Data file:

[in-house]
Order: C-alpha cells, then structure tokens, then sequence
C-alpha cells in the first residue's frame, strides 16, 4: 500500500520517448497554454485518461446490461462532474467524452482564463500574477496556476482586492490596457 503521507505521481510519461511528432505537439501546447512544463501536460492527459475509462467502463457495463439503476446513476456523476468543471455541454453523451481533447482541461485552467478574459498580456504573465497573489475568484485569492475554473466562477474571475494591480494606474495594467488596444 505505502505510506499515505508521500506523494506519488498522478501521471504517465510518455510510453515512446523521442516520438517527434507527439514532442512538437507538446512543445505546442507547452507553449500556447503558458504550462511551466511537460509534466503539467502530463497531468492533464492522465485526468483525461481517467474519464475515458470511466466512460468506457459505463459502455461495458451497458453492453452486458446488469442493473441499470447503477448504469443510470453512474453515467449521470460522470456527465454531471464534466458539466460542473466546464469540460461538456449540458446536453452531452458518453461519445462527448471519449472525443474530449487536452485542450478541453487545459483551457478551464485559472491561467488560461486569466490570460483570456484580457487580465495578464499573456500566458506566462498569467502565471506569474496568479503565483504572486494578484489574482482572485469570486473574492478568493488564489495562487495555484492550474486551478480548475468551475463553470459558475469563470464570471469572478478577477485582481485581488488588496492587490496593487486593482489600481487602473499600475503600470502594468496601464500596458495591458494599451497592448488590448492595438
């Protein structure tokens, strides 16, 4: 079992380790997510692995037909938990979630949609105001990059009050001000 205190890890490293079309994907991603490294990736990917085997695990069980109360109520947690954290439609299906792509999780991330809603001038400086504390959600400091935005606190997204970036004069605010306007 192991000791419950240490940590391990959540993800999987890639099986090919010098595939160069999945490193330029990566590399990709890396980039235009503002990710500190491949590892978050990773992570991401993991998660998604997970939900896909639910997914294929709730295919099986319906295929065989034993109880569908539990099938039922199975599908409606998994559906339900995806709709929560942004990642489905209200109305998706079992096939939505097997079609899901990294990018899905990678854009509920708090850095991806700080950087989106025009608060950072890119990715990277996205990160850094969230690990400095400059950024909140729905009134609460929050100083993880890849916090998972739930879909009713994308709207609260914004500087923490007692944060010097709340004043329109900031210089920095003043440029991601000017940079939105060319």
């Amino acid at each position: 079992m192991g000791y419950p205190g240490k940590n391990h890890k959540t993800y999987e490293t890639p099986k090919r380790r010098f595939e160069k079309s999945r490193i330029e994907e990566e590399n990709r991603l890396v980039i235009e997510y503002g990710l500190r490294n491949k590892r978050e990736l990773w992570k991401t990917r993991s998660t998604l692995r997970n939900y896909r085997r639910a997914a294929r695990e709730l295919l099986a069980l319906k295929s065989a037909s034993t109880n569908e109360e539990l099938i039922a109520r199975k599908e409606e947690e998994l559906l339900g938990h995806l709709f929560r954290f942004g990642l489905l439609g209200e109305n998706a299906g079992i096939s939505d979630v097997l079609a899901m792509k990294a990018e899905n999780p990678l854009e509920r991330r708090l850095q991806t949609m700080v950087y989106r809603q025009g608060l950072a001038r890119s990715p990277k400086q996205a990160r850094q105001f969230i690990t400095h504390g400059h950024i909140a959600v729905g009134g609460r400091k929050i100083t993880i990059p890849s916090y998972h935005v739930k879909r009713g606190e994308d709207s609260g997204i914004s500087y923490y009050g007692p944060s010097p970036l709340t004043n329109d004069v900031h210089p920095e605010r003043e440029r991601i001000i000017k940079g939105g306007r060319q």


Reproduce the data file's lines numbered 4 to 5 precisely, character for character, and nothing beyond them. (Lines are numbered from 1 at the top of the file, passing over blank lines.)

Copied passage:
């Protein structure tokens, strides 16, 4: 079992380790997510692995037909938990979630949609105001990059009050001000 205190890890490293079309994907991603490294990736990917085997695990069980109360109520947690954290439609299906792509999780991330809603001038400086504390959600400091935005606190997204970036004069605010306007 192991000791419950240490940590391990959540993800999987890639099986090919010098595939160069999945490193330029990566590399990709890396980039235009503002990710500190491949590892978050990773992570991401993991998660998604997970939900896909639910997914294929709730295919099986319906295929065989034993109880569908539990099938039922199975599908409606998994559906339900995806709709929560942004990642489905209200109305998706079992096939939505097997079609899901990294990018899905990678854009509920708090850095991806700080950087989106025009608060950072890119990715990277996205990160850094969230690990400095400059950024909140729905009134609460929050100083993880890849916090998972739930879909009713994308709207609260914004500087923490007692944060010097709340004043329109900031210089920095003043440029991601000017940079939105060319």
């Amino acid at each position: 079992m192991g000791y419950p205190g240490k940590n391990h890890k959540t993800y999987e490293t890639p099986k090919r380790r010098f595939e160069k079309s999945r490193i330029e994907e990566e590399n990709r991603l890396v980039i235009e997510y503002g990710l500190r490294n491949k590892r978050e990736l990773w992570k991401t990917r993991s998660t998604l692995r997970n939900y896909r085997r639910a997914a294929r695990e709730l295919l099986a069980l319906k295929s065989a037909s034993t109880n569908e109360e539990l099938i039922a109520r199975k599908e409606e947690e998994l559906l339900g938990h995806l709709f929560r954290f942004g990642l489905l439609g209200e109305n998706a299906g079992i096939s939505d979630v097997l079609a899901m792509k990294a990018e899905n999780p990678l854009e509920r991330r708090l850095q991806t949609m700080v950087y989106r809603q025009g608060l950072a001038r890119s990715p990277k400086q996205a990160r850094q105001f969230i690990t400095h504390g400059h950024i909140a959600v729905g009134g609460r400091k929050i100083t993880i990059p890849s916090y998972h935005v739930k879909r009713g606190e994308d709207s609260g997204i914004s500087y923490y009050g007692p944060s010097p970036l709340t004043n329109d004069v900031h210089p920095e605010r003043e440029r991601i001000i000017k940079g939105g306007r060319q």